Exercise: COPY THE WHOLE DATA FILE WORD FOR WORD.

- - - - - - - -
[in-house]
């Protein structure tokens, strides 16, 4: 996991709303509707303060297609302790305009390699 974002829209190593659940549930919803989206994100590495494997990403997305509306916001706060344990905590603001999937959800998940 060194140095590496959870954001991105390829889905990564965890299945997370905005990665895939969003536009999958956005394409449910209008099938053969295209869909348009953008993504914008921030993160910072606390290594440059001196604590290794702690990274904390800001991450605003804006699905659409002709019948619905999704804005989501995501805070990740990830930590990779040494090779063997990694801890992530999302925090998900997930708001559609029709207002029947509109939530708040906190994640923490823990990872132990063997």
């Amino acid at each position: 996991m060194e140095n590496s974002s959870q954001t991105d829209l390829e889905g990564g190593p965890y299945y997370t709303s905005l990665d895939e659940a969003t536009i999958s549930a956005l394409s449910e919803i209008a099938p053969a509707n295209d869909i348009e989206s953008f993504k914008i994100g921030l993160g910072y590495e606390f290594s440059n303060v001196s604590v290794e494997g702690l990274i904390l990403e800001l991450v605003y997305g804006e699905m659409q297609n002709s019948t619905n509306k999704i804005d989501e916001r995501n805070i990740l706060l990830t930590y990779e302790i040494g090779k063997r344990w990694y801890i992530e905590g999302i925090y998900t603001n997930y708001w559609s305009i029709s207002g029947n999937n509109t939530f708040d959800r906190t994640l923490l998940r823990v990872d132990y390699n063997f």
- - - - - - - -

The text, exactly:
[in-house]
């Protein structure tokens, strides 16, 4: 996991709303509707303060297609302790305009390699 974002829209190593659940549930919803989206994100590495494997990403997305509306916001706060344990905590603001999937959800998940 060194140095590496959870954001991105390829889905990564965890299945997370905005990665895939969003536009999958956005394409449910209008099938053969295209869909348009953008993504914008921030993160910072606390290594440059001196604590290794702690990274904390800001991450605003804006699905659409002709019948619905999704804005989501995501805070990740990830930590990779040494090779063997990694801890992530999302925090998900997930708001559609029709207002029947509109939530708040906190994640923490823990990872132990063997």
């Amino acid at each position: 996991m060194e140095n590496s974002s959870q954001t991105d829209l390829e889905g990564g190593p965890y299945y997370t709303s905005l990665d895939e659940a969003t536009i999958s549930a956005l394409s449910e919803i209008a099938p053969a509707n295209d869909i348009e989206s953008f993504k914008i994100g921030l993160g910072y590495e606390f290594s440059n303060v001196s604590v290794e494997g702690l990274i904390l990403e800001l991450v605003y997305g804006e699905m659409q297609n002709s019948t619905n509306k999704i804005d989501e916001r995501n805070i990740l706060l990830t930590y990779e302790i040494g090779k063997r344990w990694y801890i992530e905590g999302i925090y998900t603001n997930y708001w559609s305009i029709s207002g029947n999937n509109t939530f708040d959800r906190t994640l923490l998940r823990v990872d132990y390699n063997f």